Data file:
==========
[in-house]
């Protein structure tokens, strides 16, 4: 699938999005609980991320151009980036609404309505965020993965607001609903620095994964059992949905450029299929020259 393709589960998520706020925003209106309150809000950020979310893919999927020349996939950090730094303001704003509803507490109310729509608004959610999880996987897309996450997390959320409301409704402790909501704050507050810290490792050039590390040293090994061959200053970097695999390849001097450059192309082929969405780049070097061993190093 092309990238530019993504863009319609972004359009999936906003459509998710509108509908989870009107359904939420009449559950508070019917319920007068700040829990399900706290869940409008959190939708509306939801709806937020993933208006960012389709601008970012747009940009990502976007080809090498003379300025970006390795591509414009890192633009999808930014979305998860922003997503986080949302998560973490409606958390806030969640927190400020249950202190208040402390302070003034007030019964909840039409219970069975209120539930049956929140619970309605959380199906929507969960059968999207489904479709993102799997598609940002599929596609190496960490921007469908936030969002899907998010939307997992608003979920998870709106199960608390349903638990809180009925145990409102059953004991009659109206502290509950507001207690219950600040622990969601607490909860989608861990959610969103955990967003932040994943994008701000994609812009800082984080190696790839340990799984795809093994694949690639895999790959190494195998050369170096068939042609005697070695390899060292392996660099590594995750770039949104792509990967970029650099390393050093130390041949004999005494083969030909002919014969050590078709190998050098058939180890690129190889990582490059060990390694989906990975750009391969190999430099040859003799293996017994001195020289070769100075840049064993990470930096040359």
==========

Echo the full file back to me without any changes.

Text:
[in-house]
């Protein structure tokens, strides 16, 4: 699938999005609980991320151009980036609404309505965020993965607001609903620095994964059992949905450029299929020259 393709589960998520706020925003209106309150809000950020979310893919999927020349996939950090730094303001704003509803507490109310729509608004959610999880996987897309996450997390959320409301409704402790909501704050507050810290490792050039590390040293090994061959200053970097695999390849001097450059192309082929969405780049070097061993190093 092309990238530019993504863009319609972004359009999936906003459509998710509108509908989870009107359904939420009449559950508070019917319920007068700040829990399900706290869940409008959190939708509306939801709806937020993933208006960012389709601008970012747009940009990502976007080809090498003379300025970006390795591509414009890192633009999808930014979305998860922003997503986080949302998560973490409606958390806030969640927190400020249950202190208040402390302070003034007030019964909840039409219970069975209120539930049956929140619970309605959380199906929507969960059968999207489904479709993102799997598609940002599929596609190496960490921007469908936030969002899907998010939307997992608003979920998870709106199960608390349903638990809180009925145990409102059953004991009659109206502290509950507001207690219950600040622990969601607490909860989608861990959610969103955990967003932040994943994008701000994609812009800082984080190696790839340990799984795809093994694949690639895999790959190494195998050369170096068939042609005697070695390899060292392996660099590594995750770039949104792509990967970029650099390393050093130390041949004999005494083969030909002919014969050590078709190998050098058939180890690129190889990582490059060990390694989906990975750009391969190999430099040859003799293996017994001195020289070769100075840049064993990470930096040359």